Students of poetry will recognize this column's title as the last line of Philip Larkin's famous poem, "This Be the Verse." It's a bleak little ditty about family pathology, but back when I taught it in undergraduate literature classes, my students loved it. They would ask if they could memorize it for extra credit.
No way, I would say. Knowledge is its own reward.
They would memorize the poem anyway, and would chant it in unison at the next class, substituting the words Kind Old Profs for Mum and Dad. Then I'd tell them that in their cases, knowledge was such a disproportionate reward that I had to pull out my grade book and give them all Fs for the day.
It was a lesson in Old Testament justice. Larkin's poem is a mocking allusion to Exodus 20:5, which says that Yahweh will punish the iniquity of the fathers unto the third and fourth generation. If, at the end of the semester, a student came to my office to complain about her grade, I would tell her to check her genealogy. "Your great-grandfather made Yahweh angry," I would say. "You're stuck with a C-minus for life."
I didn't really say that. But lately I have been pondering Larkin's poem when I read or lecture to undergraduates. The first thing I do when I get in front of a class of 21-year-olds is tell them to get good jobs after graduation because someone needs to pay for my Social Security.
I used to get laughs with that line. Now I get angry muttering. When I see unamused young faces in an audience, I can't help but think that they're being punished for Baby Boomer sins, and I'm a Baby Boomer, and they are starting to understand my generation did to their future what Philip Larkin said Mum and Dad did to you and me.
They face crushing debt if our financial system stays intact, and a salvage-and-barter economy if it doesn't. Energy shortages will restrict their mobility and eventually their Internet access. They will work in service industries with salaries and benefits far lower than those of their parents, and they'll probably caretake those same parents in return for being able to live back home in their old rooms, the rooms with the track ribbons and the Red Sox pennants and the Lamborghini posters on the wall.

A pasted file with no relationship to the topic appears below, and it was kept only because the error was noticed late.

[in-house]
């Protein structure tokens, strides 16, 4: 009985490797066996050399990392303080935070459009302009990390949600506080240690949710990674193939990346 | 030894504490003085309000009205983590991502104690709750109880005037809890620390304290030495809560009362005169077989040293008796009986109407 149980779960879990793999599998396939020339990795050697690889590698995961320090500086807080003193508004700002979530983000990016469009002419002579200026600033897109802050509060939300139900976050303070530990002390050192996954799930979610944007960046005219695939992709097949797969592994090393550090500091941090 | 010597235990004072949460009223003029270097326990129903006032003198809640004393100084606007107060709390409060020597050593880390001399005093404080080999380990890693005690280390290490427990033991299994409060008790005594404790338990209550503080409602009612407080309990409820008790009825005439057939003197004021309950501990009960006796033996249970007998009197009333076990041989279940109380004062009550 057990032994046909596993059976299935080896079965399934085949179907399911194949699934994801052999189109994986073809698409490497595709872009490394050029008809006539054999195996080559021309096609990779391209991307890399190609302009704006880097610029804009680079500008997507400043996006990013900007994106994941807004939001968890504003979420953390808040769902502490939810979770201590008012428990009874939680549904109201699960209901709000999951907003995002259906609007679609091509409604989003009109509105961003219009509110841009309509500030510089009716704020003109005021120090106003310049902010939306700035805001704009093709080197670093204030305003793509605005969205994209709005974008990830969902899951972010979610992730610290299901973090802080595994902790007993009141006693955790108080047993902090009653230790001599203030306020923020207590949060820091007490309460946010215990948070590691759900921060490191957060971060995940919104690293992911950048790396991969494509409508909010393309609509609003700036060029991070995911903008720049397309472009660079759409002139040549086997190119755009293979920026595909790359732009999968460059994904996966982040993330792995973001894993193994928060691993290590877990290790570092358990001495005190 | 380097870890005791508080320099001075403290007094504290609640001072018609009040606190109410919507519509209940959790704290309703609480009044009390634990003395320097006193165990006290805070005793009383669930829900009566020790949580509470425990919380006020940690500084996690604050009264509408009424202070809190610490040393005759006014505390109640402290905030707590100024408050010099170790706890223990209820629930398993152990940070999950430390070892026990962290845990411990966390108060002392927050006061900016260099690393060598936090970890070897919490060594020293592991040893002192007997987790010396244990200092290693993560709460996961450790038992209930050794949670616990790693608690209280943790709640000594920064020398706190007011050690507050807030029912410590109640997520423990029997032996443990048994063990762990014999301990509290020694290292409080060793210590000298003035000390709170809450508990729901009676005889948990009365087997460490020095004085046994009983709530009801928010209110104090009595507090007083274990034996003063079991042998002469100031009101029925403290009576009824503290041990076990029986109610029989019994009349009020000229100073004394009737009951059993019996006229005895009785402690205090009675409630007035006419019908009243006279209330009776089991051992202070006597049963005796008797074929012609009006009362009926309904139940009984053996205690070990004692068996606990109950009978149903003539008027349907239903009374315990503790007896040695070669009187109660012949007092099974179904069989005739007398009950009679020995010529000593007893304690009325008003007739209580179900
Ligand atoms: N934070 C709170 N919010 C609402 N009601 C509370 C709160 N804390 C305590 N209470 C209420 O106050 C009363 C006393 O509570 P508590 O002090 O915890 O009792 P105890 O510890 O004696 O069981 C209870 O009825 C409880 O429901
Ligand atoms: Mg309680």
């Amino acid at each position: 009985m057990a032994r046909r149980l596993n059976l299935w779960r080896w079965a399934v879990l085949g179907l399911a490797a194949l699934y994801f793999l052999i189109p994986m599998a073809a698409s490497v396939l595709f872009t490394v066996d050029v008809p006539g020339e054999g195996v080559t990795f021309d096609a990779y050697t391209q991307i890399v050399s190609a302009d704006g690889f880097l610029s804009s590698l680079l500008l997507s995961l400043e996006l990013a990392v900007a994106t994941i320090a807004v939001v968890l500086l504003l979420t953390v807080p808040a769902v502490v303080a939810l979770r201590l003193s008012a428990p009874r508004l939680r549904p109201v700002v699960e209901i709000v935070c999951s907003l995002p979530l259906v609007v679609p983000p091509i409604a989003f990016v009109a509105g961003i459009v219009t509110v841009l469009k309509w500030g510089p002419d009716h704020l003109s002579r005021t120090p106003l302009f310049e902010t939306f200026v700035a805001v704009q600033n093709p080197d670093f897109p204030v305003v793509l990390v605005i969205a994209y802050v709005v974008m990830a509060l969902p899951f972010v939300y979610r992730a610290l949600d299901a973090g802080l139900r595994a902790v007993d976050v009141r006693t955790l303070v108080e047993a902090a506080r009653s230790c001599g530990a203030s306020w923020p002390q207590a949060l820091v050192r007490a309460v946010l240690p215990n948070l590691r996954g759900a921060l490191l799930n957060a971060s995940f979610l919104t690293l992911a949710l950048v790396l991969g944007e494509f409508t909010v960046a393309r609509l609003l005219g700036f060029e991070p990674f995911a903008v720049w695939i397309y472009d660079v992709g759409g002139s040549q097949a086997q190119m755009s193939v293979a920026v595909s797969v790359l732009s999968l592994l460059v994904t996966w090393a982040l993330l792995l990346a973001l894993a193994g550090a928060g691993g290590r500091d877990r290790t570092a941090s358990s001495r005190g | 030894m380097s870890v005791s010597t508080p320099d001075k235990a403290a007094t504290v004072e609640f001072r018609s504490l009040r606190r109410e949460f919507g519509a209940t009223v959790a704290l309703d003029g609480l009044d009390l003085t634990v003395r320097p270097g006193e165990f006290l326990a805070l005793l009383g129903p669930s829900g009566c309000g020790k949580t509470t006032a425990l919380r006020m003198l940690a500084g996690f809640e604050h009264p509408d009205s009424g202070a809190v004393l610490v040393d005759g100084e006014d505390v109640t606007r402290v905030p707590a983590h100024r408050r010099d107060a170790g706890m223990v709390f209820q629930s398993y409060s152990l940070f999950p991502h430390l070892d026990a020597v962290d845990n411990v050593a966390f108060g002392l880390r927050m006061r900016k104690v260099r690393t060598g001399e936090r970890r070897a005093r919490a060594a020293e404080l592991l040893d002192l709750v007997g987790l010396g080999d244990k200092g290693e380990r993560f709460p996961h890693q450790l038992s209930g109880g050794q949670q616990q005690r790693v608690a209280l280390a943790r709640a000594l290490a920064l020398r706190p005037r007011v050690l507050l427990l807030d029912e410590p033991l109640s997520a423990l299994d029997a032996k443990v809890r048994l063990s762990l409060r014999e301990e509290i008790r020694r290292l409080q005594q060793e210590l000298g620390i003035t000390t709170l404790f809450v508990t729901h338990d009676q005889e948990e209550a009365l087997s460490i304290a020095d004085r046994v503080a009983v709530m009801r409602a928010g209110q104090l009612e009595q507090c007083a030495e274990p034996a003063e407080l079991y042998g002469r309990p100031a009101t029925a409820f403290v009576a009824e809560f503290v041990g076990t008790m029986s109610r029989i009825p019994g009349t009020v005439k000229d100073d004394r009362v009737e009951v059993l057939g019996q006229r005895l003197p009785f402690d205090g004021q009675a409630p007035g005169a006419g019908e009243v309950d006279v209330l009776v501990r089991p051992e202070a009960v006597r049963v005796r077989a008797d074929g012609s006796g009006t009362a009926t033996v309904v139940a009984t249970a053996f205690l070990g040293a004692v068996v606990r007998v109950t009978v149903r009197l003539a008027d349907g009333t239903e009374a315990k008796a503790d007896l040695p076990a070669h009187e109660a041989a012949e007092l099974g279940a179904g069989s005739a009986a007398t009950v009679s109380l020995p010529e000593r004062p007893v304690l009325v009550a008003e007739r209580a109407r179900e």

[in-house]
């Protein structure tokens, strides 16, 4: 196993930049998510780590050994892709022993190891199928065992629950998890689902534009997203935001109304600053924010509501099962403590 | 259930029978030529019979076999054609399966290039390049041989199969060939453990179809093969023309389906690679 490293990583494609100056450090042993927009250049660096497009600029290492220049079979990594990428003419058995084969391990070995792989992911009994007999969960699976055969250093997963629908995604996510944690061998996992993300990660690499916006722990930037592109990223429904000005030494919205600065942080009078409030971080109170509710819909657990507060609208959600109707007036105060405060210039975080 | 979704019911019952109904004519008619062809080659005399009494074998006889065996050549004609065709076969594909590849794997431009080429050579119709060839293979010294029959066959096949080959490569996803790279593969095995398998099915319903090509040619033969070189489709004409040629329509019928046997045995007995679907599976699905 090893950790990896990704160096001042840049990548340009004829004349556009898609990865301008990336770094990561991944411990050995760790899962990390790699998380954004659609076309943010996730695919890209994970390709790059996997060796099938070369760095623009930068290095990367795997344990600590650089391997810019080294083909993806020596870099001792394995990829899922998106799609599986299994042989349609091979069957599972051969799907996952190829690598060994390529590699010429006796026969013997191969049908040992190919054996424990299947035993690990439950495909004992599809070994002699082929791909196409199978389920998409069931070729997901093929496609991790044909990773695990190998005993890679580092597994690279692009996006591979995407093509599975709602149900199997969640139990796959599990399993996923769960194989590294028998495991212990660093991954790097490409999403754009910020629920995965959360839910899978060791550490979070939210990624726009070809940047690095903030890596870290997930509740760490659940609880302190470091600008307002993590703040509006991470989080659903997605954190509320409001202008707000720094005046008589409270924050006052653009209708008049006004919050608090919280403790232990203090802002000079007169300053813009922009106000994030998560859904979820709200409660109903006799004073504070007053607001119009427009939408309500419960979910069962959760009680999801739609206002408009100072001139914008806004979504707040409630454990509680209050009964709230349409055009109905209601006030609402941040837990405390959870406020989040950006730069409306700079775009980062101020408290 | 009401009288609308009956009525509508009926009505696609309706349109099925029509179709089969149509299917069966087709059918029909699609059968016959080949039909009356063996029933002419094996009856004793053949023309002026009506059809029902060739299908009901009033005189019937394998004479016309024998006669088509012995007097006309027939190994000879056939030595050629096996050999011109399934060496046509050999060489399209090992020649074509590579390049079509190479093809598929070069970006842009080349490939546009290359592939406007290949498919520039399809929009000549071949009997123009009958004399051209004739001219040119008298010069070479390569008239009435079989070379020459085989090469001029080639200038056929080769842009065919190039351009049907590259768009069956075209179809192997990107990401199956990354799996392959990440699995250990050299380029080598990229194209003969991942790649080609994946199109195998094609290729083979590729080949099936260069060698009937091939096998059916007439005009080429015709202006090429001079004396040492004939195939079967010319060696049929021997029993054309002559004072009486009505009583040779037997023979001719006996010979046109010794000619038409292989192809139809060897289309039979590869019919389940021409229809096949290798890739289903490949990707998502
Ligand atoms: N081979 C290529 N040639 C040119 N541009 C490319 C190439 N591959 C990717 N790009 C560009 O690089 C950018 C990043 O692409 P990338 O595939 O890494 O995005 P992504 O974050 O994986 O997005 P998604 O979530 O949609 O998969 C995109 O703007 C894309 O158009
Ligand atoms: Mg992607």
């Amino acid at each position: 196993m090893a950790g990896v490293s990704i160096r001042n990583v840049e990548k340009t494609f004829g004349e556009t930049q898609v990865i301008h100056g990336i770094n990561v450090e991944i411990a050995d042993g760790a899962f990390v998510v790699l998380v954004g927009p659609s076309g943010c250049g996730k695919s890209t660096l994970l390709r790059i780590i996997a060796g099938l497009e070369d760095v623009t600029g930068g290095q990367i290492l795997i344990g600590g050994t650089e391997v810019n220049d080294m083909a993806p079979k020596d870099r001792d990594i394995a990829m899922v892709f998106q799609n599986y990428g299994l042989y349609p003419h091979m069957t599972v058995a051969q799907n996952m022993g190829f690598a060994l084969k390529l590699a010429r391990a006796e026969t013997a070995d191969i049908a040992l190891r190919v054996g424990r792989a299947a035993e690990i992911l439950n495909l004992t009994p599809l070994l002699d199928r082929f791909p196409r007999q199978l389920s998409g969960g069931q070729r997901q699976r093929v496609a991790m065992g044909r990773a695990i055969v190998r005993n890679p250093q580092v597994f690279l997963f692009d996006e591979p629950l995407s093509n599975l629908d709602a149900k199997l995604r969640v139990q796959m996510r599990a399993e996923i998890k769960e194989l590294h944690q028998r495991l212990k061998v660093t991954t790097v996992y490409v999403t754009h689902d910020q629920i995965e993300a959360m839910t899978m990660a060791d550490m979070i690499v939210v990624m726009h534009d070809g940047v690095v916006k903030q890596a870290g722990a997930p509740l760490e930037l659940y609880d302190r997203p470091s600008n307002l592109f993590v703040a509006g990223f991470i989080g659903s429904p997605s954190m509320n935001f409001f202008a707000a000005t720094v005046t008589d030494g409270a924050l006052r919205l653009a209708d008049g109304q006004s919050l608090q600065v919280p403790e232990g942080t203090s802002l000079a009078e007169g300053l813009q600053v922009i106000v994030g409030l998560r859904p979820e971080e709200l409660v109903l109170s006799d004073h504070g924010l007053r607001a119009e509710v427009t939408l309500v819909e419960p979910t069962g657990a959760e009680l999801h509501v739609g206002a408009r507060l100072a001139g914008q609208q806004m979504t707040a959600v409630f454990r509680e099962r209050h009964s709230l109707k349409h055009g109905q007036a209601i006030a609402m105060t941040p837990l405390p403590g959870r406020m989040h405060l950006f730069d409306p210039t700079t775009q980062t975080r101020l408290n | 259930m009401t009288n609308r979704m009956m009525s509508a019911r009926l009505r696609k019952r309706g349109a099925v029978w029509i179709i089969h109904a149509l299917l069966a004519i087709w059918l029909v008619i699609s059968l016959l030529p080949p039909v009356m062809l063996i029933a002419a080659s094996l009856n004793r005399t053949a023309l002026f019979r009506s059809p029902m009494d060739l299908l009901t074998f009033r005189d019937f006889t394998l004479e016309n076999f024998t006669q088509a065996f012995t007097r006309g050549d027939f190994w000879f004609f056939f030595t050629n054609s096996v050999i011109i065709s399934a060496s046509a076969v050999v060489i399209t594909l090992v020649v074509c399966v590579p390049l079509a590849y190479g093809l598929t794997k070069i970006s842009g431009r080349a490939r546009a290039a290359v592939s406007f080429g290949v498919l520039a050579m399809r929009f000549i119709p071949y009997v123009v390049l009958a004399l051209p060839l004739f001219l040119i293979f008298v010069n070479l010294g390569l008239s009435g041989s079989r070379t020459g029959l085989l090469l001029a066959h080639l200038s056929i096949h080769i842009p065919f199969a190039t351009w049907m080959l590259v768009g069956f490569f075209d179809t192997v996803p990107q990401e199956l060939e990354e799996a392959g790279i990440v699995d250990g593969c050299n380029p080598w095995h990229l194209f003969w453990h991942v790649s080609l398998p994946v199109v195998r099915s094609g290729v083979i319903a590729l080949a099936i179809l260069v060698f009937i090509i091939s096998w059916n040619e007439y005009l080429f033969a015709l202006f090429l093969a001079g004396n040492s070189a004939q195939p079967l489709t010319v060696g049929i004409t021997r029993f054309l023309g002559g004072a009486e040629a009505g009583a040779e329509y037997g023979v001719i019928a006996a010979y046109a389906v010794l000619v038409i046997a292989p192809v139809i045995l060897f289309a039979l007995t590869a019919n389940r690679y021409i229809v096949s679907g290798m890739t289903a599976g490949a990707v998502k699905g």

They have reached adulthood in a world where the human population has overshot its resource base, and where capitalism has run up against the laws of thermodynamics. In a decade, people will be doing desperate things just to stay alive. The last fading bumper sticker on the last rusted SUV will read "My High School Dropout Ate Your Honors Student."
The lesson being taught to young people in this country is that justice isn't fair. True, American justice has elements of fairness, based on the Classical Greek fetish for balance, but it also contains New Testament justice, which is based on love and forgiveness, and Old Testament justice, which is based on retribution and genes. We also have bin Laden and Cheney justice, based on destroying enemies, and justice based on wealth, which is for financial services CEOs. The rest of us are lucky to have Buddhist justice, based on nonattachment, and justice based on a conscious and careful witnessing of the world. Knowledge really is its own reward.
Of course, knowledge doesn't seem like a reward when the world has just handed you the short straw. You forget the joys of being a conscious witness. You slip back into an Old Testament mindset. You plan to get even with the people who have hurt you, an activity that doesn't leave much room for consciousness or even paying attention.
So far the students I encounter aren't plotting terrible revenge on the old farts who burned up their oil, killed and injured their friends in imperial wars, built suburbs on farmland and saddled them with unpayable debt. They're not talking about Soylent Green. Mobs of twenty-somethings aren't dragging terrified blue-hairs from Buick Enclaves and 7-series BMWs. They're still focused on ones and zeroes, which is to say that they are finding their FaceBook accounts and World of Warcraft more real than the world they eat and sleep in.
God have mercy on us all when they come out of that electronic haze.